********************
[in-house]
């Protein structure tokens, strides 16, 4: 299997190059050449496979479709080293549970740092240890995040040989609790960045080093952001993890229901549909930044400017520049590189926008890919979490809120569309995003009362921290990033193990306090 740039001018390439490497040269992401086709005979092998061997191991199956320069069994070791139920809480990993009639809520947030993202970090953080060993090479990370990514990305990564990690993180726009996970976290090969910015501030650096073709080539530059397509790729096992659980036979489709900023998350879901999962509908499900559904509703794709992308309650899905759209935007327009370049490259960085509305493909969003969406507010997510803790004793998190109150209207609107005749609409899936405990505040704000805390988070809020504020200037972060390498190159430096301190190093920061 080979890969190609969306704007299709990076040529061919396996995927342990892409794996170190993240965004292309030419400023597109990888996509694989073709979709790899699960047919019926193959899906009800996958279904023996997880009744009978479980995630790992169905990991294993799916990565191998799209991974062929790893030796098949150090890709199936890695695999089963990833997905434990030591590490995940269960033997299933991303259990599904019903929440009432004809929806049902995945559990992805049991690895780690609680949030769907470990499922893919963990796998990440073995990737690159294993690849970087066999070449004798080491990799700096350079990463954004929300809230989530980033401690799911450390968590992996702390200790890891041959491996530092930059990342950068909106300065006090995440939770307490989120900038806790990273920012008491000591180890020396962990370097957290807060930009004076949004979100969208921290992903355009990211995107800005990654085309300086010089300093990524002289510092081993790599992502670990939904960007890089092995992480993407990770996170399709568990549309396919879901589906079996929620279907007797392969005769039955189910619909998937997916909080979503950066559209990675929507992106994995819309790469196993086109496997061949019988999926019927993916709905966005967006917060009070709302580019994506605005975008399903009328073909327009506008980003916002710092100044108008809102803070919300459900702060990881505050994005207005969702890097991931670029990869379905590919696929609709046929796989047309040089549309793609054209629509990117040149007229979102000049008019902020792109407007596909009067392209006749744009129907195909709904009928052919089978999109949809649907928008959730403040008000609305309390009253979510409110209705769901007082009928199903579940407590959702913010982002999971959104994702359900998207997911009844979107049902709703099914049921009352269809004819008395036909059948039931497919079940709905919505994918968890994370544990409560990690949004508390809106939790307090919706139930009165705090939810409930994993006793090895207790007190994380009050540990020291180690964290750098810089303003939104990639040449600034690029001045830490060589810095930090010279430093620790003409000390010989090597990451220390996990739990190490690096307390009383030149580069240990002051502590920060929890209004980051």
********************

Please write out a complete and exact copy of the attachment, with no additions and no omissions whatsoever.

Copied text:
[in-house]
């Protein structure tokens, strides 16, 4: 299997190059050449496979479709080293549970740092240890995040040989609790960045080093952001993890229901549909930044400017520049590189926008890919979490809120569309995003009362921290990033193990306090 740039001018390439490497040269992401086709005979092998061997191991199956320069069994070791139920809480990993009639809520947030993202970090953080060993090479990370990514990305990564990690993180726009996970976290090969910015501030650096073709080539530059397509790729096992659980036979489709900023998350879901999962509908499900559904509703794709992308309650899905759209935007327009370049490259960085509305493909969003969406507010997510803790004793998190109150209207609107005749609409899936405990505040704000805390988070809020504020200037972060390498190159430096301190190093920061 080979890969190609969306704007299709990076040529061919396996995927342990892409794996170190993240965004292309030419400023597109990888996509694989073709979709790899699960047919019926193959899906009800996958279904023996997880009744009978479980995630790992169905990991294993799916990565191998799209991974062929790893030796098949150090890709199936890695695999089963990833997905434990030591590490995940269960033997299933991303259990599904019903929440009432004809929806049902995945559990992805049991690895780690609680949030769907470990499922893919963990796998990440073995990737690159294993690849970087066999070449004798080491990799700096350079990463954004929300809230989530980033401690799911450390968590992996702390200790890891041959491996530092930059990342950068909106300065006090995440939770307490989120900038806790990273920012008491000591180890020396962990370097957290807060930009004076949004979100969208921290992903355009990211995107800005990654085309300086010089300093990524002289510092081993790599992502670990939904960007890089092995992480993407990770996170399709568990549309396919879901589906079996929620279907007797392969005769039955189910619909998937997916909080979503950066559209990675929507992106994995819309790469196993086109496997061949019988999926019927993916709905966005967006917060009070709302580019994506605005975008399903009328073909327009506008980003916002710092100044108008809102803070919300459900702060990881505050994005207005969702890097991931670029990869379905590919696929609709046929796989047309040089549309793609054209629509990117040149007229979102000049008019902020792109407007596909009067392209006749744009129907195909709904009928052919089978999109949809649907928008959730403040008000609305309390009253979510409110209705769901007082009928199903579940407590959702913010982002999971959104994702359900998207997911009844979107049902709703099914049921009352269809004819008395036909059948039931497919079940709905919505994918968890994370544990409560990690949004508390809106939790307090919706139930009165705090939810409930994993006793090895207790007190994380009050540990020291180690964290750098810089303003939104990639040449600034690029001045830490060589810095930090010279430093620790003409000390010989090597990451220390996990739990190490690096307390009383030149580069240990002051502590920060929890209004980051």